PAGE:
The Autobiography of Benjamin Franklin is one of two biographies that provide idiosyncratic insight into the city and those who populate it. Franklin himself is an inescapable presence in Philadelphia’s historical district, and rightly so: in many ways, and to many minds, he represents the practical, realistic spirit that is so much a part of the Philadelphia character. The Autobiography covers his experience as a youth and young man in Philadelphia, and perhaps the most charming passages come early in the book, when he walks up Market Street from the edge of the Delaware River, observing the personality of the city circa 1723. Thanks to restoration efforts, you can do so yourself now and get a good idea yourself of just what it was he observed. Among the best of the brief biographies about the man is Edmund S. Morgan’s Benjamin Franklin.

My idiosyncratic choice for the second exemplary Philadelphian is W.C. Fields, the subject of James Curtis’s excellent biography (Alfred A. Knopf, 2003). When I was in Philadelphia a few weeks ago, a tour guide wryly observed, “Philadelphians tend to listen politely to authority, then turn around and do whatever they want” — certainly a trait of Fields’ characters in films like The Man on the Flying Trapeze and It’s a Gift, put-upon middle-aged men with a fondness for the occasional mid-day nip. Unlike his con-man persona of his later films, Fields’ middle-class characters here are modest and humble (sometimes to the point of self-loathing), but capable of a grumbling, misanthropic wit which, I’ve found, is a specifically Philadelphian trait.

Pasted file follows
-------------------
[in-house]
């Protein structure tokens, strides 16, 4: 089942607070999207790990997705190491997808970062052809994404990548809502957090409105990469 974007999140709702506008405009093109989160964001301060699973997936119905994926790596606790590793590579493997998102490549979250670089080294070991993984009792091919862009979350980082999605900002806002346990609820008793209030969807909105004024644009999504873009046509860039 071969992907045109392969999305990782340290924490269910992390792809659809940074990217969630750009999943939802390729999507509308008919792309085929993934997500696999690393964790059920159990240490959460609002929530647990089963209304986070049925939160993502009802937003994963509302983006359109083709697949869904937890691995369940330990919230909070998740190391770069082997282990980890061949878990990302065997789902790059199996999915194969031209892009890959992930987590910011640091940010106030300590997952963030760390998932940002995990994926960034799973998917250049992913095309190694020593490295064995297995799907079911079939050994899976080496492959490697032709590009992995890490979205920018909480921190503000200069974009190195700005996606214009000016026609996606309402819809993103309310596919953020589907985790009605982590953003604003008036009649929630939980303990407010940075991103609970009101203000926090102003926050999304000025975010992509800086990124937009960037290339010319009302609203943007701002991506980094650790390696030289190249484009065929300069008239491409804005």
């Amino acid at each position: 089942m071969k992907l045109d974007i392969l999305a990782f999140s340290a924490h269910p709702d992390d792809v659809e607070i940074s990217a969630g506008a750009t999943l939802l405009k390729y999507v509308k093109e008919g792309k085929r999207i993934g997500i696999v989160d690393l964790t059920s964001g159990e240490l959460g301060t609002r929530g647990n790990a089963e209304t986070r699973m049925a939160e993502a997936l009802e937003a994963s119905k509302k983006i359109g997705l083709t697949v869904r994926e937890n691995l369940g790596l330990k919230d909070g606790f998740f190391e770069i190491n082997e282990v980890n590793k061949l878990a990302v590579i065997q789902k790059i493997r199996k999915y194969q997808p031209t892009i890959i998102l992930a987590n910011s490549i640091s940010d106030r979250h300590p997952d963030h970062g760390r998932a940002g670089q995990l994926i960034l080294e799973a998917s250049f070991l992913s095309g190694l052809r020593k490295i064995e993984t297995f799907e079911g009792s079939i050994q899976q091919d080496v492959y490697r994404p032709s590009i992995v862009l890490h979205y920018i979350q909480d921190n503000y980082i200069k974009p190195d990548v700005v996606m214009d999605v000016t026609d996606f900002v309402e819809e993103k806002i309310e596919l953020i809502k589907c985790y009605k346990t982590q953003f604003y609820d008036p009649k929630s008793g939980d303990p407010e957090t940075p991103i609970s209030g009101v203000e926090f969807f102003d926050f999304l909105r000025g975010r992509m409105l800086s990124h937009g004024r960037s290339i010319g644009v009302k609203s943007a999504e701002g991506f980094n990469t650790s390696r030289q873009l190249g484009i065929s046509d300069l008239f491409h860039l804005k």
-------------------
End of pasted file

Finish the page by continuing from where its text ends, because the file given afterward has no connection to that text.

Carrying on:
Finally, to round out the list, a little fiction. Philadelphia has produced few novels about itself to rank with, say, Edith Wharton’s about New York. But it has, like New York, produced a slew of excellent newspaper columnists — Pete Dexter, Clark DeLeon, Stu Bykovsky (who recently left the fine Philadelphia tabloid the Daily News — at least, it was fine during its heyday a few decades ago). Some of these columnists have gone on to write novels as well, and among the best is Third and Indiana (Viking, 1994), a bleak novel about Philadelphia’s drug-ridden Badlands by former Philadelphia Inquirer columnist Steve Lopez. Lopez is faultless in portraying the life and argot of Philadelphia’s working and petty criminal classes, as well as the defeated neighborhoods of North Philadelphia. A second highly-regarded Philadelphia novel, currently on my bedside table, is Dexter’s 1984 God’s Pocket, a somewhat lighter portrait (I understand) of South Philadelphia.